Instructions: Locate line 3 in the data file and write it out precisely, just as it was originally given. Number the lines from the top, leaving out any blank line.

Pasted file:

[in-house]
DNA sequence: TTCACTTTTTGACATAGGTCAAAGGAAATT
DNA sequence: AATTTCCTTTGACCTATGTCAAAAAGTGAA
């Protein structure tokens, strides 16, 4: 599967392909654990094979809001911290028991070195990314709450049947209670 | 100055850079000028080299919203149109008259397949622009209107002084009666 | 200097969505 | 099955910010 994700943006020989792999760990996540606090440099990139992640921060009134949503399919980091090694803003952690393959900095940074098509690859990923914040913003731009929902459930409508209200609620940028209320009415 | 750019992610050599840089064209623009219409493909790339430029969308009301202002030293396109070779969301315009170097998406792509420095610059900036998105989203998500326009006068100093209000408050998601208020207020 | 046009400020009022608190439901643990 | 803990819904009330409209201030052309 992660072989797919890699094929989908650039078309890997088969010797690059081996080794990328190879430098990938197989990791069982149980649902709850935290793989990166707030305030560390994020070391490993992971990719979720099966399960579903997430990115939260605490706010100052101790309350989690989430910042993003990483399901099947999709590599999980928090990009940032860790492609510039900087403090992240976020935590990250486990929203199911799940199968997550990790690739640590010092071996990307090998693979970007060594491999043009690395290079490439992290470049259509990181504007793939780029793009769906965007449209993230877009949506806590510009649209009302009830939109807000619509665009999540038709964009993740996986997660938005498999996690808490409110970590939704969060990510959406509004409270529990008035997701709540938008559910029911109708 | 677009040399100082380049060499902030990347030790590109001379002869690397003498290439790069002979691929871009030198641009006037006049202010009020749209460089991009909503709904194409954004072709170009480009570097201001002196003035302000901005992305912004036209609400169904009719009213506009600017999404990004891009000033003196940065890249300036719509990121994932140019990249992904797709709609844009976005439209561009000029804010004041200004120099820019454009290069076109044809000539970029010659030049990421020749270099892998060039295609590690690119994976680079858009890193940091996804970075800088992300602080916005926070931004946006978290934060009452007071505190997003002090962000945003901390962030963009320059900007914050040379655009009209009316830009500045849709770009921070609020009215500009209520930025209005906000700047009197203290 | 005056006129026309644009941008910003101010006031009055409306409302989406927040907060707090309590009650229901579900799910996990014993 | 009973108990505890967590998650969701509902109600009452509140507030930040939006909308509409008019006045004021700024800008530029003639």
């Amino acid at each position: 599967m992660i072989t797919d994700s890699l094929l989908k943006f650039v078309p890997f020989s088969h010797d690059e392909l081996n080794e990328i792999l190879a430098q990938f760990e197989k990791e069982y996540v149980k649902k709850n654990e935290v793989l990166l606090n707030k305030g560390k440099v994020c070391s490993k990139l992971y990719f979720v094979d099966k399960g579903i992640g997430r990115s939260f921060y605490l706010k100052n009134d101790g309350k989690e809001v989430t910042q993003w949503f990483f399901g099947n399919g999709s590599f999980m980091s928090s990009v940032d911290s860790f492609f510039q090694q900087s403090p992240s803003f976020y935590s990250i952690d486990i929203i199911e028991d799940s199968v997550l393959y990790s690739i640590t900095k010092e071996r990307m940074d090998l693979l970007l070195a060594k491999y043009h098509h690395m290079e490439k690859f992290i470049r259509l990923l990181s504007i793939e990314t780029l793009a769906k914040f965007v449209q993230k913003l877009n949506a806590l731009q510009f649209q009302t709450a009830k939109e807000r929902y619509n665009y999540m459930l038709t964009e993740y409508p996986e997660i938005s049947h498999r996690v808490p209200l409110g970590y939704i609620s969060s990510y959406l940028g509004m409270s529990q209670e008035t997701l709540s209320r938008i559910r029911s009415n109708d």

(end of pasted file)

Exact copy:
DNA sequence: AATTTCCTTTGACCTATGTCAAAAAGTGAA